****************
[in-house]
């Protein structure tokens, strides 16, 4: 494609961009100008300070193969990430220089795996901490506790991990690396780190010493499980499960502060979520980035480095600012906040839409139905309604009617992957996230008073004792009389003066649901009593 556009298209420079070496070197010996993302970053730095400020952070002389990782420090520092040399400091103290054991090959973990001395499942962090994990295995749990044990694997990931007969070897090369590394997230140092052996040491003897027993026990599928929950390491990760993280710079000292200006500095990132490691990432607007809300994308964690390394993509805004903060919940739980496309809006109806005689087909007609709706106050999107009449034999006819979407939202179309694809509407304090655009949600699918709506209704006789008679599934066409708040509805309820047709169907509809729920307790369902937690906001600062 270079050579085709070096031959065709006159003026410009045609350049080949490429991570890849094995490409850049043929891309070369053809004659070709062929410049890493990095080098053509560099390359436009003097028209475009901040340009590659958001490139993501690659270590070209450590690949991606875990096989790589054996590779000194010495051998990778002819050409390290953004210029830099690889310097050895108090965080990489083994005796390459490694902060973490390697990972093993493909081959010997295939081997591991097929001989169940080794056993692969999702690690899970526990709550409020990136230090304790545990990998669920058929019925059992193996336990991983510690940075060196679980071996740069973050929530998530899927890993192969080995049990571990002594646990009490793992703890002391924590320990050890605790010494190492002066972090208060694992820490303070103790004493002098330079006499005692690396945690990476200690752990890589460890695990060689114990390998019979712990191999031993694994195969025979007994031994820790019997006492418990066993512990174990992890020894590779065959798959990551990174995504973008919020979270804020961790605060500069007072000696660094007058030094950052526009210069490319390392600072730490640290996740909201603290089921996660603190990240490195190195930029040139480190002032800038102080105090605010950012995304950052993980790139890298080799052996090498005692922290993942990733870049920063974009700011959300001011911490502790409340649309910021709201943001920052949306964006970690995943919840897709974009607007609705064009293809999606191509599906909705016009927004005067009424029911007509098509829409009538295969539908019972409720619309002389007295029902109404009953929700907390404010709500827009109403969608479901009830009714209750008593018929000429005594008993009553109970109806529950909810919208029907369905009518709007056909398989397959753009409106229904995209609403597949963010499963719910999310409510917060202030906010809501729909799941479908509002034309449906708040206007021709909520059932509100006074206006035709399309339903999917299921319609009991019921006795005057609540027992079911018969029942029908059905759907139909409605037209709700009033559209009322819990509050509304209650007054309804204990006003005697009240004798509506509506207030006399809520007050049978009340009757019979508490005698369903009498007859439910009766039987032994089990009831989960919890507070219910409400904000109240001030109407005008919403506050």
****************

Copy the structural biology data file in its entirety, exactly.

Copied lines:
[in-house]
């Protein structure tokens, strides 16, 4: 494609961009100008300070193969990430220089795996901490506790991990690396780190010493499980499960502060979520980035480095600012906040839409139905309604009617992957996230008073004792009389003066649901009593 556009298209420079070496070197010996993302970053730095400020952070002389990782420090520092040399400091103290054991090959973990001395499942962090994990295995749990044990694997990931007969070897090369590394997230140092052996040491003897027993026990599928929950390491990760993280710079000292200006500095990132490691990432607007809300994308964690390394993509805004903060919940739980496309809006109806005689087909007609709706106050999107009449034999006819979407939202179309694809509407304090655009949600699918709506209704006789008679599934066409708040509805309820047709169907509809729920307790369902937690906001600062 270079050579085709070096031959065709006159003026410009045609350049080949490429991570890849094995490409850049043929891309070369053809004659070709062929410049890493990095080098053509560099390359436009003097028209475009901040340009590659958001490139993501690659270590070209450590690949991606875990096989790589054996590779000194010495051998990778002819050409390290953004210029830099690889310097050895108090965080990489083994005796390459490694902060973490390697990972093993493909081959010997295939081997591991097929001989169940080794056993692969999702690690899970526990709550409020990136230090304790545990990998669920058929019925059992193996336990991983510690940075060196679980071996740069973050929530998530899927890993192969080995049990571990002594646990009490793992703890002391924590320990050890605790010494190492002066972090208060694992820490303070103790004493002098330079006499005692690396945690990476200690752990890589460890695990060689114990390998019979712990191999031993694994195969025979007994031994820790019997006492418990066993512990174990992890020894590779065959798959990551990174995504973008919020979270804020961790605060500069007072000696660094007058030094950052526009210069490319390392600072730490640290996740909201603290089921996660603190990240490195190195930029040139480190002032800038102080105090605010950012995304950052993980790139890298080799052996090498005692922290993942990733870049920063974009700011959300001011911490502790409340649309910021709201943001920052949306964006970690995943919840897709974009607007609705064009293809999606191509599906909705016009927004005067009424029911007509098509829409009538295969539908019972409720619309002389007295029902109404009953929700907390404010709500827009109403969608479901009830009714209750008593018929000429005594008993009553109970109806529950909810919208029907369905009518709007056909398989397959753009409106229904995209609403597949963010499963719910999310409510917060202030906010809501729909799941479908509002034309449906708040206007021709909520059932509100006074206006035709399309339903999917299921319609009991019921006795005057609540027992079911018969029942029908059905759907139909409605037209709700009033559209009322819990509050509304209650007054309804204990006003005697009240004798509506509506207030006399809520007050049978009340009757019979508490005698369903009498007859439910009766039987032994089990009831989960919890507070219910409400904000109240001030109407005008919403506050």